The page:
According to a new CDC report, fatalities from overdosing on painkillers are on the rise among women. Compared to 1999, this rate is now five times higher. (It s also three times higher in men). That amounts to about 18 women per day, and most of those deaths are from prescription painkillers such as Vicodin, OxyContin, Percocet, and methadone.
Although medical experts are unsure why this is happening, a number of theories have been proposed: since women have smaller body mass than men, they overdose on smaller amounts of painkillers. Furthermore, studies have shown that women are more likely to experience chronic pain than men and therefore more likely to be given higher doses of painkillers. Consequently, they are more likely to use painkillers for longer periods of time than men. One suggestion is that there are more women addicts because society is changing and women are under more stress for example more women are now single parents. The CDC analysis also found that the rate of death from all drug overdoses was highest among women ages 45 to 54.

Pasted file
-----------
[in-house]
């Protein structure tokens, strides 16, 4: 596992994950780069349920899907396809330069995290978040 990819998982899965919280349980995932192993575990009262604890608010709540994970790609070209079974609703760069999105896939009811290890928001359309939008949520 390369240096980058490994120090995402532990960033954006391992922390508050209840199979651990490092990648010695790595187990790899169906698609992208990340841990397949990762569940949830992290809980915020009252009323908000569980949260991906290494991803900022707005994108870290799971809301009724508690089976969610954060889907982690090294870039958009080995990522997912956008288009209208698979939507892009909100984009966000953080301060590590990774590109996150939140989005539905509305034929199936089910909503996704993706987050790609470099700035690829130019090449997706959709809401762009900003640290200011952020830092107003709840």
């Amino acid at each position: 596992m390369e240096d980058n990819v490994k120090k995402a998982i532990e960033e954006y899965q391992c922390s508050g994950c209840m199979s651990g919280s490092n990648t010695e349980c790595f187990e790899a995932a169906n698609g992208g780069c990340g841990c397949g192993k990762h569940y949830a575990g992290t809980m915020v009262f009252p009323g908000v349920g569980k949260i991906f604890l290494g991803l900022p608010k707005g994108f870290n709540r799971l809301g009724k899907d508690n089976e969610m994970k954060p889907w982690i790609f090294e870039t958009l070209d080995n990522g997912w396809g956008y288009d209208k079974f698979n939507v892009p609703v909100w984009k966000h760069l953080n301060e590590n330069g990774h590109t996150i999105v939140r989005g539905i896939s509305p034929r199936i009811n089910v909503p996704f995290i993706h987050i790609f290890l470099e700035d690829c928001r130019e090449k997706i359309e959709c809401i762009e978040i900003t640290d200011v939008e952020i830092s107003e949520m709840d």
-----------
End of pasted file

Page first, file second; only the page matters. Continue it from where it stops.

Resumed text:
CDC director, Dr. Tom Frieden adds, We need to better understand how dangerous these drugs are. They shouldn't be used lightly, (only) where they are essential, necessary, something like severe cancer pain, they are important tools. But all too often, the risks are way higher than the benefits because it may be a lifelong addiction." CDC urged women to use painkillers only as directed and discard extra medication when treatment is finished. And health providers should be more attuned to recognizing drug abuse patients.
ACSH s Dr. Elizabeth Whelan wonders how women are able to obtain these drugs in such high doses. I would like to know what doctor is prescribing these medications to women in such high doses, as to result in drug overdose. Doctors really need to tread carefully in these situations and take precautions to recognize women at risk for abuse and addiction, as opposed to those who are truly in need of relief from chronic painful conditions.